Side note – is the ocean, sun, waves, etc. bad when you’re pregnant? I have no idea. If it is, I am sorry Banana, but it looks like you’re okay now.
The waves were so intense that when they picked us up, because that’s what they were doing, we didn’t have much control over where and how we landed. But it was SO MUCH FUN. Maybe one of my favorite days at the beach. There weren’t that many people at the beach, but we were sitting hear a young family with two little kids, who were playing relatively close to the shoreline. I was wearing a bathing suit that was broken up into two pieces. Not technically a bikini, but there were two pieces. This is how I remember it: a wave came, and picked us up to the point that I think we were probably 10 feet in the air. Even if we weren’t, it felt as though we were. For the first second or two, I remember feeling lovely, and then, since the wave was so powerful, it sucked us both under and I think half of the ocean was being pumped into me through my nose and mouth. We were thrown, by the wave, onto the beach. I remember being sprawled out on the shoreline as the water retreated, trying to catch my breath, and rolling over to brace myself to get up. That’s when I realized I was face to face with the little boy that was playing near the shoreline, near my friend and I. His face looked like this:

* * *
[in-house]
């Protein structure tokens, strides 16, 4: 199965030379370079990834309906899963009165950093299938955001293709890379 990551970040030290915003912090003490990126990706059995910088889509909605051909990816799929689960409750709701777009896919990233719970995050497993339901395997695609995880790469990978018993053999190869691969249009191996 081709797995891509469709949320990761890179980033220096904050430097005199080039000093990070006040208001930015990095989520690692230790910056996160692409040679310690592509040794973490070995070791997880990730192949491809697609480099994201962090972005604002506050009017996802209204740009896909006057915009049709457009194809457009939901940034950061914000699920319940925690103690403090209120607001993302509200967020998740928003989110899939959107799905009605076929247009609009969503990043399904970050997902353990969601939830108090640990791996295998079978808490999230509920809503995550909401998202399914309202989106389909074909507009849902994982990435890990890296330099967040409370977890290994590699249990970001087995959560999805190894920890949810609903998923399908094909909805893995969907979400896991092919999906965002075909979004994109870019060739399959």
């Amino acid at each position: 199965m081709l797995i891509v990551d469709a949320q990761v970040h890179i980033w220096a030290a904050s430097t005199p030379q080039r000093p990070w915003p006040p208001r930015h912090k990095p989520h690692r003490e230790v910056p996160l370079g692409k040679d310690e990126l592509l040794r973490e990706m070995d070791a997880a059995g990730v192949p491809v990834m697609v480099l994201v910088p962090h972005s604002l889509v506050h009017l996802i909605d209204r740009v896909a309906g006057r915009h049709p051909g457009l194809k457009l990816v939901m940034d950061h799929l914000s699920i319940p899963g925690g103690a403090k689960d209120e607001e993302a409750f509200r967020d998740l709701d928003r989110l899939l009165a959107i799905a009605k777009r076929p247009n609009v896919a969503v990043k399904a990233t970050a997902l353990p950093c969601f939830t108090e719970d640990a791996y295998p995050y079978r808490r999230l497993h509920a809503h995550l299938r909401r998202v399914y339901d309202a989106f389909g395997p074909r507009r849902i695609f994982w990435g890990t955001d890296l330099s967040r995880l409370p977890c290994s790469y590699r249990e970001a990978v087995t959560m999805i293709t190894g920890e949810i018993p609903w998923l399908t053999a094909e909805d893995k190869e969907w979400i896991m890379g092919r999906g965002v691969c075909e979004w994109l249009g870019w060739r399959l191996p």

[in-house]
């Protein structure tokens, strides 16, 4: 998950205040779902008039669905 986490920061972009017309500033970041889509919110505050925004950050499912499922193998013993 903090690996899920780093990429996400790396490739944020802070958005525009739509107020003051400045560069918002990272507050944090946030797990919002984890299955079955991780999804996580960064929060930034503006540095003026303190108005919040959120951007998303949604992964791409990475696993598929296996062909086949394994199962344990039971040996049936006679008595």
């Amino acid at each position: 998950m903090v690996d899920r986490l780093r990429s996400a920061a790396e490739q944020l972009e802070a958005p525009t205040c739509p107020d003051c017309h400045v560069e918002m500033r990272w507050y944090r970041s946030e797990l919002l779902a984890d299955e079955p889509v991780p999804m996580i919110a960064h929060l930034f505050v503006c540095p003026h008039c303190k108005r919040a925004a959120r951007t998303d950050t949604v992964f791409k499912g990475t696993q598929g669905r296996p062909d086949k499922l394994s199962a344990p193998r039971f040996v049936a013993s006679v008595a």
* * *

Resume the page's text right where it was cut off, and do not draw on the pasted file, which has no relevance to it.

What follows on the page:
I was sure that he had seen what the wave had done to the two of us, and he was probably now scared to go in the ocean himself. Good call young man!